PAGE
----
Deep underneath Cinderella’s castle in the middle of the Magic Kingdom is a utility corridor running from Main Street Square to Fantasyland. There is also a circular corridor running around the circumference of the Magic Kingdom. Though it gives the appearance of a tunnel, and many Cast Members call it a tunnel, these long passageways are really corridors, built on ground level and then covered over with 5 million square yards of dirt and sand dredged to create all the beautiful water features you see around the park. The visible park you see is really the second story of the park – but that’s really another story.

I recently spent 2 days in Walt Disney World, one of them being part of a Backstage Magic tour – behind the scenes, if you will, of all four theme parks in Walt Disney World. I will be recounting many stories from my time there in the days ahead, but there is no better way to start them than this:

Imagine, if you will, a long central corridor where almost all Magic Kingdom Cast Members pass through in their work at the park. To one side of that corridor, beginning a long wall of photos, sayings, and displays of the history of Walt Disney World, is a simple poster with a picture of Walt Disney and these words:

Walt Disney’s vision for a great guest experience:

Safety, Courtesy, Show, Efficiency

In a line past that poster, you will see 4 more large posters, with a smiling Cast Member’s picture on each, with these words below:

  • I practice safe behaviors in everything I do
  • I am courteous and respectful to Guests of all ages
  • I stay in character and perform my role in every story
  • I use my time and resources wisely

Known by various terms but most often called the 4 Keys, they were literally Walt Disney’s vision for Guest Experiences – first at Disneyland when it opened in 1955, then at the Magic Kingdom in 1971, and at every other theme park, cruise ship, and Disney organization since then.

These 4 keys are simple service standards, and they can be powerful tools in any organization – but especially ChurchWorld.

There is power in establishing a framework of values from which everyone in your organization operates. Within that framework, you can empower team members in a way that gives them a sense of ownership and purpose. You create a consistent image across the entire organization.

Disney’s standards have stood the test of time for over 50 years – shouldn’t you consider creating standards for your organization that will stand the test of time as well?

Today begins a 14-part series on Guest Experience applications from my recent 2-day immersion at Disney World. It’s time for Disney Lab!

 

2013 GsD (Doctor of Guestology) journey

It All Began With a Mouse…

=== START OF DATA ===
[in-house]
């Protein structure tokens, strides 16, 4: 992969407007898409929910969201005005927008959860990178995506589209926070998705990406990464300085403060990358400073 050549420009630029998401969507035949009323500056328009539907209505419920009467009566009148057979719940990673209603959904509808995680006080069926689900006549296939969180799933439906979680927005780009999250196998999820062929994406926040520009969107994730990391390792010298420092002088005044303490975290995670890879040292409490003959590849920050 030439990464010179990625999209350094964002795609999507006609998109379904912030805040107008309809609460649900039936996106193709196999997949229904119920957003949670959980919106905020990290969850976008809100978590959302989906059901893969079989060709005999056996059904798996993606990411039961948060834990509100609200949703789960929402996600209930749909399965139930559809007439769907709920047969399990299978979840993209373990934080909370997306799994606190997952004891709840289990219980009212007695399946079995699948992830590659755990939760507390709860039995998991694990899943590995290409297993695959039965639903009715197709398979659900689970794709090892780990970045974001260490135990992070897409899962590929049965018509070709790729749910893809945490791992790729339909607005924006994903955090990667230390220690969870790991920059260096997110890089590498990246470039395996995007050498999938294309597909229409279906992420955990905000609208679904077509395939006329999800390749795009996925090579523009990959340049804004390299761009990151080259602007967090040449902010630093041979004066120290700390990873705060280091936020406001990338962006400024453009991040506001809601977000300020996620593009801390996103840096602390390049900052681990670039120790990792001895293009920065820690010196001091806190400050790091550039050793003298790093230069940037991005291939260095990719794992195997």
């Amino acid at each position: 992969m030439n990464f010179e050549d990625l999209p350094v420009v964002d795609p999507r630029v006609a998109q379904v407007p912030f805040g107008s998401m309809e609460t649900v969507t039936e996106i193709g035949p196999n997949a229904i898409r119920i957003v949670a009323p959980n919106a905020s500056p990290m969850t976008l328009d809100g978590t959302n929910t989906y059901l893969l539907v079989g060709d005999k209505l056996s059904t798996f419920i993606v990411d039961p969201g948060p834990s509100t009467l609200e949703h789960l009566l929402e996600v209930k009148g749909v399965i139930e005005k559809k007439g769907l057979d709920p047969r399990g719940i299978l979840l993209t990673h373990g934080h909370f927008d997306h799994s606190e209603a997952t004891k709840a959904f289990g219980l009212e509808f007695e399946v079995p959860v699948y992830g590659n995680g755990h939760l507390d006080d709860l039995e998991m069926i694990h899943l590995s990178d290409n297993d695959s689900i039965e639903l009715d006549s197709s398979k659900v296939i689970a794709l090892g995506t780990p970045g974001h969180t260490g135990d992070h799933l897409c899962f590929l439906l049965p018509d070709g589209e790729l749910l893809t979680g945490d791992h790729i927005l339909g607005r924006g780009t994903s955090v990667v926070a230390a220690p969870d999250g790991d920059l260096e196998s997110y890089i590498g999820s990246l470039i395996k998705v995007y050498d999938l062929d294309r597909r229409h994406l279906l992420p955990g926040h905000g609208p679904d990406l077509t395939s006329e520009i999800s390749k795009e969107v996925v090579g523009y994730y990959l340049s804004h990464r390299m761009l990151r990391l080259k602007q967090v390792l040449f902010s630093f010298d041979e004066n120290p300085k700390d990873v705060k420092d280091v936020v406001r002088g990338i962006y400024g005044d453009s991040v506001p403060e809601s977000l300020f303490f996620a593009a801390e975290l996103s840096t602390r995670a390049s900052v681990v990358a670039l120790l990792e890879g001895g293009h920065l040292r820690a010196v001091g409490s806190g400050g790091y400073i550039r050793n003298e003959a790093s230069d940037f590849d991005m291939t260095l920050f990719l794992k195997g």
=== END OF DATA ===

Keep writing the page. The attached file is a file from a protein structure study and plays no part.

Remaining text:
The title of this post is actually a quote from Walt Disney himself, when asked to reflect upon the vast Disney empire shortly before his death in 1966. While Disneyland was successful, Disney World was 5 years from opening and EPCOT was just a few sketches on paper.

But Disney didn’t coin the term “Imagineer” for nothing.

The magic that Disney brought to the world was summed up in this phrase: “My business is making people, especially children, happy.” More than a statement, it was the basis for Disney’s mission as a business; it represented what the company stands for and why it exists. Changing just a little over the past 60 years, it is The Walt Disney Company’s service theme:

We create happiness by providing the finest in entertainment for people of all ages, everywhere

If you want to understand the “Process” of Guest Services, there is no better place to go than the Disney Company and look at their practical magic for creating the best known Guest experiences in the world.

Practical Magic

Disney has a simple definition for quality service – exceeding your guests’ expectations and paying attention to detail.

The Disney WOW! Factor is exceeding guests’ expectations

  • Paying close attention to every aspect of the guest experience
  • Analyzing that experience from the guest’s perspective
  • Understanding the needs and wants of the guest
  • Committing every element of the process to the creation of an exceptional experience

At Disney, the word Guest is always capitalized and treated as a formal noun.

Quality Service Cycle – the Practical Magic of Disney

  • Service theme – a simple statement, shared among all team members, that becomes the driving force of the service
  • Service standards – the criteria for actions that are necessary to accomplish the service theme
  • Service delivery systems – vehicles used to deliver service
  • Service integration – each element in the QSC combined to create a complete operating system

Sounds complicated, doesn’t it? It is, and should be – at least from your perspective. Spend a lot of time getting it right. Set up all the process you need to make it work. Implement your process. Evaluate it rigorously, and change it when necessary. Guestology, as Disney calls it, is both an art and a science.

But to the guest, it should all appear effortless.

The weekend’s coming – are you ready to welcome guests in your church?

From Be Our Guest, Revised Edition, by The Disney Institute